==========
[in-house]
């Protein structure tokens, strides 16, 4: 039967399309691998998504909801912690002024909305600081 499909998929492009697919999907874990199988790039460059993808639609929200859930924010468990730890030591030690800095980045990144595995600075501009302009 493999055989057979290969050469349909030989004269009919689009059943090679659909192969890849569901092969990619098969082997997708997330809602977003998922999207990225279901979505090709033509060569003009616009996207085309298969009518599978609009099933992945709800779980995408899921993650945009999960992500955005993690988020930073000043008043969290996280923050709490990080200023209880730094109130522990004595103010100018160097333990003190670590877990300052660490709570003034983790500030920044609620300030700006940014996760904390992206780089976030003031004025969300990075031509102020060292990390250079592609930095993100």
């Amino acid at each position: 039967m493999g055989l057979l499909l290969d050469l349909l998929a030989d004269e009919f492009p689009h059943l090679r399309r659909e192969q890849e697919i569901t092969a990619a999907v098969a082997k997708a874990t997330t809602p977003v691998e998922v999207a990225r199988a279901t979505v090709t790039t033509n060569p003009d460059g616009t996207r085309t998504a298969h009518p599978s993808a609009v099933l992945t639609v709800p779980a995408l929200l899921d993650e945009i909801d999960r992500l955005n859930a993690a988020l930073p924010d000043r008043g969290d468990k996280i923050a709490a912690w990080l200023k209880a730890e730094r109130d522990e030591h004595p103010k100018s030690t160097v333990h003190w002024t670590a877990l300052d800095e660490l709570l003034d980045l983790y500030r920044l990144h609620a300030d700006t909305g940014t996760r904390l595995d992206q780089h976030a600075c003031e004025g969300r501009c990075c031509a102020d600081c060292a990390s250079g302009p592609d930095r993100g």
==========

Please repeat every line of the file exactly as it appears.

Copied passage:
[in-house]
């Protein structure tokens, strides 16, 4: 039967399309691998998504909801912690002024909305600081 499909998929492009697919999907874990199988790039460059993808639609929200859930924010468990730890030591030690800095980045990144595995600075501009302009 493999055989057979290969050469349909030989004269009919689009059943090679659909192969890849569901092969990619098969082997997708997330809602977003998922999207990225279901979505090709033509060569003009616009996207085309298969009518599978609009099933992945709800779980995408899921993650945009999960992500955005993690988020930073000043008043969290996280923050709490990080200023209880730094109130522990004595103010100018160097333990003190670590877990300052660490709570003034983790500030920044609620300030700006940014996760904390992206780089976030003031004025969300990075031509102020060292990390250079592609930095993100």
């Amino acid at each position: 039967m493999g055989l057979l499909l290969d050469l349909l998929a030989d004269e009919f492009p689009h059943l090679r399309r659909e192969q890849e697919i569901t092969a990619a999907v098969a082997k997708a874990t997330t809602p977003v691998e998922v999207a990225r199988a279901t979505v090709t790039t033509n060569p003009d460059g616009t996207r085309t998504a298969h009518p599978s993808a609009v099933l992945t639609v709800p779980a995408l929200l899921d993650e945009i909801d999960r992500l955005n859930a993690a988020l930073p924010d000043r008043g969290d468990k996280i923050a709490a912690w990080l200023k209880a730890e730094r109130d522990e030591h004595p103010k100018s030690t160097v333990h003190w002024t670590a877990l300052d800095e660490l709570l003034d980045l983790y500030r920044l990144h609620a300030d700006t909305g940014t996760r904390l595995d992206q780089h976030a600075c003031e004025g969300r501009c990075c031509a102020d600081c060292a990390s250079g302009p592609d930095r993100g």